Water was scarce in the camp, pumped from a well that ran dry after a few tens of minutes pumping each day, so we all had to be careful. The best washing took place on weekends when we would drive down a gravel road to Lake Mead. It was on just such a drive that I had my opportunity to take flight and soar with the eagles. We were returning from the lake and were all in good spirits. The beer was flowing freely as we drove back up the road, recently graded. The surveyor and I were sitting in the back of the pickup and having fun watching the antics. Two of the laborers were in the cab, and two in the bed of the pickup. Those in the cab were spraying us with beer as we drove along and the others were trying to return the fire. In the fun the driver veered off the road and over a ridge of gravel. He regained control quickly but not after some very violent bounces which sent me and the surveyor, at about 40 miles per hour, on our flight!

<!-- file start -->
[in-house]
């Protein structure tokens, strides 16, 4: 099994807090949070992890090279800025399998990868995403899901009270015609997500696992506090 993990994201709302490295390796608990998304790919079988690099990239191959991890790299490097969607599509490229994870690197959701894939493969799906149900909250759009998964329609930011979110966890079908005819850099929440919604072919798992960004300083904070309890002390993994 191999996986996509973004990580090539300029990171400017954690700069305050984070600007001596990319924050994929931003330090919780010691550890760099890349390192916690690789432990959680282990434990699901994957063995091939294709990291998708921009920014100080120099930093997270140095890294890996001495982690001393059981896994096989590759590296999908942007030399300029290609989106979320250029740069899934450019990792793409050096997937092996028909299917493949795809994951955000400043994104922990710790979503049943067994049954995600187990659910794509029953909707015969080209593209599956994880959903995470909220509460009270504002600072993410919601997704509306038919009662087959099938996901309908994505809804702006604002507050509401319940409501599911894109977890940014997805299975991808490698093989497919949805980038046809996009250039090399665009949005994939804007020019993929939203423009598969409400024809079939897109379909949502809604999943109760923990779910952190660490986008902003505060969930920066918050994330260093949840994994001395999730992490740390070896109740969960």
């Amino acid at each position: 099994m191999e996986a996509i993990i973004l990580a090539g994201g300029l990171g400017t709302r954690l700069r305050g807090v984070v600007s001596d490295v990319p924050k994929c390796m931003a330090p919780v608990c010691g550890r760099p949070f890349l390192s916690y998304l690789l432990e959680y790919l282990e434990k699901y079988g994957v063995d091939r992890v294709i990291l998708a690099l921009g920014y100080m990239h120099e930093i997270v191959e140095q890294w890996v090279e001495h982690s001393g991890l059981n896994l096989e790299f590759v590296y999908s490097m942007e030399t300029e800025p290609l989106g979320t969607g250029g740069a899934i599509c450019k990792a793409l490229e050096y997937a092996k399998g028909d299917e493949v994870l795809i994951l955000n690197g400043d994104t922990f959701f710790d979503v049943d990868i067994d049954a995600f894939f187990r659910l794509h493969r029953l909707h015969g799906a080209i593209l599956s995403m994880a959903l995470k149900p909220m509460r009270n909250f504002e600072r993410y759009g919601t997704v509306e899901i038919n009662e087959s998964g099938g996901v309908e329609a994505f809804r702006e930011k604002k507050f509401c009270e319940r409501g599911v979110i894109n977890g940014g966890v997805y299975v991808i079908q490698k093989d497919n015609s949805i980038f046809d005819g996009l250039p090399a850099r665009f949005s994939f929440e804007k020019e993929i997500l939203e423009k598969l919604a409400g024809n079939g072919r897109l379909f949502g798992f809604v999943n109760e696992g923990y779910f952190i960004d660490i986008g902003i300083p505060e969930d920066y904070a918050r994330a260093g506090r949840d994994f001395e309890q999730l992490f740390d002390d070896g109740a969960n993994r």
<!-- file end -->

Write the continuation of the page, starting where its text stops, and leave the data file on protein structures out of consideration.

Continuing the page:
I still clearly remember that historic moment, the jolt and suddenly seeing myself above the bed of the truck, the gravel road a blur below me. My flight was not a long or elegant one, and the birds would not have been proud I'm sure. My landing was hard. That too I remember well. I hit on my side, badly scraping my leg, hip, arm, shoulder, and face. I bounced once or twice before stopping, dusty, bleeding and torn. The ground was my enemy, in my pain and anger I immediately got up, cursing the drivers. They were white faced as they got out of the truck and saw me standing there, scraped, dirty, and bloody, giving them the what-for.
For the surveyor it was another matter. He had landed on his back and could not get up. We got him back to the camp where he was taken to a hospital that evening. He will remember his flight in another light, with a brace for the rest of his life. I still reflect on that moment, the fun turned to tragedy in an instant. For me it is a lesson that I still have not fully learned. I was fortunate that day in an odd sense, I was back in the hills a day later where the stiffness of my joints and the pain of my cuts were eased by the movement of climbing. I survived intact. What then is the lesson?